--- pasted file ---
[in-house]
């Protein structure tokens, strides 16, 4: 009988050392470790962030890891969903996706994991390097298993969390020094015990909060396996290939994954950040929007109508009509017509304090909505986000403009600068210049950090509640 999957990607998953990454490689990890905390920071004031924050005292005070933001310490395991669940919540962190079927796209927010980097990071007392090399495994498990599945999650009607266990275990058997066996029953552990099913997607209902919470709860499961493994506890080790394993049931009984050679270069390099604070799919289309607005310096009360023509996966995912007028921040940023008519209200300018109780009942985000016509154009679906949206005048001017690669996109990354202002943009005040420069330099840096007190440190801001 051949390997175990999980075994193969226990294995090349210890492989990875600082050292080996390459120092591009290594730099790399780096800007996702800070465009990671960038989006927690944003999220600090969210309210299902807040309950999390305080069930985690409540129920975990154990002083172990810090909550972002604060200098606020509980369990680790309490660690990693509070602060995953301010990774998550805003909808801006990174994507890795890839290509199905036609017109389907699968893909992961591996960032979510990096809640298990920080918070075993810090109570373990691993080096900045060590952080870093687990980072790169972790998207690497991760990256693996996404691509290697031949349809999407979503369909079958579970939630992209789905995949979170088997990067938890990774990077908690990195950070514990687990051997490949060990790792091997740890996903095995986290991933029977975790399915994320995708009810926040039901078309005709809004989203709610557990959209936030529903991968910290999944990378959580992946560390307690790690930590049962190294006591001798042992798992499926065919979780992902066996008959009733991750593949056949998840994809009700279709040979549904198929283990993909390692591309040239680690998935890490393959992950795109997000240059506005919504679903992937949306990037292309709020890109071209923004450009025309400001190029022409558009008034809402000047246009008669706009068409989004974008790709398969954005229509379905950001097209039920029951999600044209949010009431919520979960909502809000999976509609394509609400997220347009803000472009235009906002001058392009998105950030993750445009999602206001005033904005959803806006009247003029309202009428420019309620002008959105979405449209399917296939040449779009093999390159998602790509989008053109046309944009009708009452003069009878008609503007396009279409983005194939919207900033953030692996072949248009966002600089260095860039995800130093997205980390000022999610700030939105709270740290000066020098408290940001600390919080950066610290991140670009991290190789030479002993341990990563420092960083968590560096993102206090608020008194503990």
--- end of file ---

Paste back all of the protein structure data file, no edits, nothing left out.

[in-house]
């Protein structure tokens, strides 16, 4: 009988050392470790962030890891969903996706994991390097298993969390020094015990909060396996290939994954950040929007109508009509017509304090909505986000403009600068210049950090509640 999957990607998953990454490689990890905390920071004031924050005292005070933001310490395991669940919540962190079927796209927010980097990071007392090399495994498990599945999650009607266990275990058997066996029953552990099913997607209902919470709860499961493994506890080790394993049931009984050679270069390099604070799919289309607005310096009360023509996966995912007028921040940023008519209200300018109780009942985000016509154009679906949206005048001017690669996109990354202002943009005040420069330099840096007190440190801001 051949390997175990999980075994193969226990294995090349210890492989990875600082050292080996390459120092591009290594730099790399780096800007996702800070465009990671960038989006927690944003999220600090969210309210299902807040309950999390305080069930985690409540129920975990154990002083172990810090909550972002604060200098606020509980369990680790309490660690990693509070602060995953301010990774998550805003909808801006990174994507890795890839290509199905036609017109389907699968893909992961591996960032979510990096809640298990920080918070075993810090109570373990691993080096900045060590952080870093687990980072790169972790998207690497991760990256693996996404691509290697031949349809999407979503369909079958579970939630992209789905995949979170088997990067938890990774990077908690990195950070514990687990051997490949060990790792091997740890996903095995986290991933029977975790399915994320995708009810926040039901078309005709809004989203709610557990959209936030529903991968910290999944990378959580992946560390307690790690930590049962190294006591001798042992798992499926065919979780992902066996008959009733991750593949056949998840994809009700279709040979549904198929283990993909390692591309040239680690998935890490393959992950795109997000240059506005919504679903992937949306990037292309709020890109071209923004450009025309400001190029022409558009008034809402000047246009008669706009068409989004974008790709398969954005229509379905950001097209039920029951999600044209949010009431919520979960909502809000999976509609394509609400997220347009803000472009235009906002001058392009998105950030993750445009999602206001005033904005959803806006009247003029309202009428420019309620002008959105979405449209399917296939040449779009093999390159998602790509989008053109046309944009009708009452003069009878008609503007396009279409983005194939919207900033953030692996072949248009966002600089260095860039995800130093997205980390000022999610700030939105709270740290000066020098408290940001600390919080950066610290991140670009991290190789030479002993341990990563420092960083968590560096993102206090608020008194503990």